You, She said. You are the one who bled for us, in the woods.

She wore grey, and was grey. Yes, my lord, I said. I think you were there, too, in the woods.

I am everywhere, She said. I am the estate of every living thing.

I know that, my lord, I said. I know that very well.

You have one of my familiars, She said. You call him the Black Dog.

Yes, my lord, I said. He lived with me here. And yet–

And yet what, child?

I am alive, I said. I should be dead. I thought I would be dead.

Perhaps, She said. The ban-sìthe take what is due to them and no more. Your one extraordinary life is more precious than you know.

But, I said. The omen. Your omen.

My omens come to those whose choices are narrow; to whom free will has become a burden rather a privilege. They come to houses where sorrow lives in the rafters, where seasons pass but grief does not. But my omens do not bring certainty. Nothing in life is certain.

Except you, I said.

Except me. But even I know not the hour of my coming.

I got him things, I said. I thought they were so cute. I said this to Her, lord of all things’ end. I thought he was so cute.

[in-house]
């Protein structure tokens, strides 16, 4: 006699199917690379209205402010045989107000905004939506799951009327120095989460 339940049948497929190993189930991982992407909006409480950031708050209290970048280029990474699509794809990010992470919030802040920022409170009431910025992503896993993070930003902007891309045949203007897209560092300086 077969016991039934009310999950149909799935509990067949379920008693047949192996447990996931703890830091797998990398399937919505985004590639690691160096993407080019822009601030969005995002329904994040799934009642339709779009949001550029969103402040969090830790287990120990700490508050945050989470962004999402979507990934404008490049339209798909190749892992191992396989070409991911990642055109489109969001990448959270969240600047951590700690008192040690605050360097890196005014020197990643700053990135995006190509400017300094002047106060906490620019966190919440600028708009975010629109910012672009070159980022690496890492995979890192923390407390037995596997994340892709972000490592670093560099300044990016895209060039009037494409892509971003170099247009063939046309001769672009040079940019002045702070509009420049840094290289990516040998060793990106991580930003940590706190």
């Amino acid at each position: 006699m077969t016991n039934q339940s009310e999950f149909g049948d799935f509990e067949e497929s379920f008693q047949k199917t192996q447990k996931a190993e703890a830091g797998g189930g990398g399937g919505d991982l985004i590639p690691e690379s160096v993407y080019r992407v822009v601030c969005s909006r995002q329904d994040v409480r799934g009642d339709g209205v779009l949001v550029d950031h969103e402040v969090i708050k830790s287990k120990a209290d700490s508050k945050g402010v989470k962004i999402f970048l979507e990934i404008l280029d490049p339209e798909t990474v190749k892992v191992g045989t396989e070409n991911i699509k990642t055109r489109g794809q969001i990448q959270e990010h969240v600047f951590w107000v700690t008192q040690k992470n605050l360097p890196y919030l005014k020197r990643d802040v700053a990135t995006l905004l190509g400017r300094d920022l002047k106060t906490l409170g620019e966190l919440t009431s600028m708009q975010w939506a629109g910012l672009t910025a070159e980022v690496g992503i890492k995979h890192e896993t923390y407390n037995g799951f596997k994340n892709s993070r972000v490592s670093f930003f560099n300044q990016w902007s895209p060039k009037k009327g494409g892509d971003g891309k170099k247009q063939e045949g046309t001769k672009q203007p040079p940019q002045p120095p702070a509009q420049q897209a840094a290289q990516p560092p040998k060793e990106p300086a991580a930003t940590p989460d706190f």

She gazed at me, and I was broken and remade in her gaze.

You who bled for us, She said. You who bled to the heart’s blood, and still dragged himself from the woods; who still kept with him his heart.

What of it, I said.

It is not a sin, to love a wild thing. It is not a sin, to keep with you your heart.

At her feet, I cried. My heart has gone with the crows.

It has not, She said. For I would know it— and I thought, then, that under her grey mask she smiled. But her smile would be a beautiful, terrible thing, and I did not look. Instead I tried to get up, to bow to her, but she shook her head.

Rest now, She said. Rest, and I will carry your letter, to the places of the dead.

So. I suppose you’ll get to read this one.

I am alive. Despite everything, I am alive. Seasaidh was right, again: I should talk to someone. To people. To my friends on the committee, to my neighbours, to the therapist in Inverness on Zoom, and even to Angus, when he’ll listen to me.

(She let me keep Angus. He’s still extremely cute.)

Until the day’s breaking, then, a ghràidh. I love you, I love you, I love you, and I will learn to live without you, all the same.

Yours, bloodied but not broken,


Iona Datt Sharma is a writer, lawyer, and linguaphile, and the product of more than one country. Their first short story collection, Not For Use In Navigation, was published in March 2019. Their other work can be found at and they tweet as @singlecrow.